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Microsoft Optical Desktop Elite for Bluetooth review: Microsoft Optical Desktop Elite for Bluetooth

A wireless command center for your PC, this Bluetooth combo might be too much keyboard for the average user.

Joshua Goldman Managing Editor / Advice
Managing Editor Josh Goldman is a laptop expert and has been writing about and reviewing them since built-in Wi-Fi was an optional feature. He also covers almost anything connected to a PC, including keyboards, mice, USB-C docks and PC gaming accessories. In addition, he writes about cameras, including action cams and drones. And while he doesn't consider himself a gamer, he spends entirely too much time playing them.
Expertise Laptops, desktops and computer and PC gaming accessories including keyboards, mice and controllers, cameras, action cameras and drones Credentials
  • More than two decades experience writing about PCs and accessories, and 15 years writing about cameras of all kinds.
Joshua Goldman
2 min read
Microsoft Optical Desktop Elite for Bluetooth
Bluetooth keyboards and mice have long taken a backseat to their radio frequency-based (RF) cord-free brethren. Microsoft's $149 Optical Desktop Elite for Bluetooth, however, makes a solid case for ditching that big RF receiver on your desk once and for all. Connected to your computer wirelessly via an inch-long USB dongle, this keyboard and mouse combo is loaded with programmable features, tilt-wheel scrolling on both components, and consistent reception. All of this functionality may be too much for someone who's just looking to go wireless, though, and the keyboard's size doesn't lend itself to cramped work areas.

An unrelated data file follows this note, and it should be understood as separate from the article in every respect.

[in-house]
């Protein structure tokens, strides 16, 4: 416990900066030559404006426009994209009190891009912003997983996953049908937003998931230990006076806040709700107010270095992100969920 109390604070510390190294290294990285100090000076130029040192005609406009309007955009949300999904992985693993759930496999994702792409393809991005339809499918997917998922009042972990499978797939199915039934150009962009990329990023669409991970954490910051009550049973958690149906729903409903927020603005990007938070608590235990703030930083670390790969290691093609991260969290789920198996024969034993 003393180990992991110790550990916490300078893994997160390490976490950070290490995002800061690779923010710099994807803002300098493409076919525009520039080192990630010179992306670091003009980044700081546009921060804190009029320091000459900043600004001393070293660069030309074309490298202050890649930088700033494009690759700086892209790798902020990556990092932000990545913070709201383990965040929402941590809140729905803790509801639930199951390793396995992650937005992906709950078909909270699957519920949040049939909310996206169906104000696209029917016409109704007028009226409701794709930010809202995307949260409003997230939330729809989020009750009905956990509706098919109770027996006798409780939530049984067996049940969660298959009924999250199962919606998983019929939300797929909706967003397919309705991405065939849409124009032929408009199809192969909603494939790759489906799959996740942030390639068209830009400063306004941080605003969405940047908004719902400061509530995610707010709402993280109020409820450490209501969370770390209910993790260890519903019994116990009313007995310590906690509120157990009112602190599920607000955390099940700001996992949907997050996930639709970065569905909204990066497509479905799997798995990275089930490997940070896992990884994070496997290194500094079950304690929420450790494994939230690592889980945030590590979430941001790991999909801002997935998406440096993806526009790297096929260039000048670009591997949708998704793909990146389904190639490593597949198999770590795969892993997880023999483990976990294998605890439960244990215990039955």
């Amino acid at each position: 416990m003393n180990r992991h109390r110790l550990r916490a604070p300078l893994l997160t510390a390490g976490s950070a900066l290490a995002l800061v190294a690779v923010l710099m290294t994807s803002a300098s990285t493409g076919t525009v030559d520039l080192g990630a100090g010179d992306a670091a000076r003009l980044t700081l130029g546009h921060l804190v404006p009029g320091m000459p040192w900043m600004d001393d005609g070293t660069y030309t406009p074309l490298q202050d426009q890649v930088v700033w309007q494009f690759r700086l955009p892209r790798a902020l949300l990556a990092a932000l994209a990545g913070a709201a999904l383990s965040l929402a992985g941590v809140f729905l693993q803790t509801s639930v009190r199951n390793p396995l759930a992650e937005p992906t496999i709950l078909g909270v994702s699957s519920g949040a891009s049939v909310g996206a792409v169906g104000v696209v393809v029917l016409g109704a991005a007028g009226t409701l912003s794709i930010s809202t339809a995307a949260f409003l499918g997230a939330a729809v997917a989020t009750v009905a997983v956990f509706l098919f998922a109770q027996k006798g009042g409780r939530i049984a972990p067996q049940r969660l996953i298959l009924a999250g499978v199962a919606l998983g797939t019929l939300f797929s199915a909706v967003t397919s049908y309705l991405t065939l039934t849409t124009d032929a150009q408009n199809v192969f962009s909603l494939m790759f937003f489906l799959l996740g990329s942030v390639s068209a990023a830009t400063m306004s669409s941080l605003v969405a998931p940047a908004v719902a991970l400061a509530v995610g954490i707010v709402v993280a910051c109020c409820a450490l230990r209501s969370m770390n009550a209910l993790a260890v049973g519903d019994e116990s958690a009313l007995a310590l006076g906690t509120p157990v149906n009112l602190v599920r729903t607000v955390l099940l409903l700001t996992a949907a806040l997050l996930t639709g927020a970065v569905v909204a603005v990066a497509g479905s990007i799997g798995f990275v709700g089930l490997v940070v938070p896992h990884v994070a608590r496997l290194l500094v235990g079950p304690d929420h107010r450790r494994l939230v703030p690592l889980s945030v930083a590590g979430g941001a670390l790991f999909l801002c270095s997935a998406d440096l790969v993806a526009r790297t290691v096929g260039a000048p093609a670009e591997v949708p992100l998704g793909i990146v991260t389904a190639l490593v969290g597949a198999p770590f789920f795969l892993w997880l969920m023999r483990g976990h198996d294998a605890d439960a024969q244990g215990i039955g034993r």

Installation can be a bit tricky, so following the included Getting Started booklet is a must. Adding Bluetooth to your PC is as simple as inserting the bundled USB transceiver dongle into a vacant port, but unlike with RF wireless devices, pairing the keyboard and mouse with your system calls for a little more effort. You'll need to navigate the multistep setup software and maintain your calm if it takes a couple of tries to recognize all of the devices. And before you get started, you'll need to download Windows XP with Service Pack 2 if you haven't already; SP2 is required for this keyboard and mouse set.


Microsoft Optical Desktop Elite for Bluetooth

The Good

Impressive wireless reception; lots of easy-to-program key commands; can use Bluetooth transceiver with other devices; padded wrist rest.

The Bad

Requires Windows XP Service Pack 2; somewhat tricky to install; keyboard takes up a lot of desk space.

The Bottom Line

The keyboard requires a good portion of your desk, but with its size comes an army of useful shortcut keys, a responsive mouse, and the ease and range of wireless Bluetooth technology.

The keyboard is quite massive, measuring about 20 by 10.5 by 1.5 inches (HWD). Powered by three AA batteries, the keyboard also has an extensive set of quick-launch keys that you can easily customize through the software. Reassign them at will to open programs, files, Web pages, or shortcuts. The translucent-blue keys are well spaced with a nice spring to them--and little clacking. On the left edge, a tilt scrollwheel helps you navigate pages both horizontally and vertically, though its spongy feel might turn you off. Above the wheel, there are useful Back and Forward buttons. A comfortable, padded wrist rest is built into the keyboard, providing a much better cushion than the plastic ones you'll find on other keyboards.

The optical IntelliMouse Explorer is perfectly shaped for right-handed users and features the same tilt wheel as the keyboard. Back and Forward buttons are located by the thumb, but with no space between them, accidentally hitting the wrong one isn't hard. We found the mouse to be precise and responsive during testing. Microsoft claims six months of battery life on two AA batteries or three months on one.

Going with Bluetooth over a standard RF desktop set also gives you the benefit of the former's improved range. While RF devices lose their connection within a few feet of the receiver, Bluetooth stays connected up to 30 feet away. Also, the transceiver allows you to connect up to five more Bluetooth-enabled devices--a Pocket PC, a cell phone, a printer, or other PCs--wirelessly to your computer.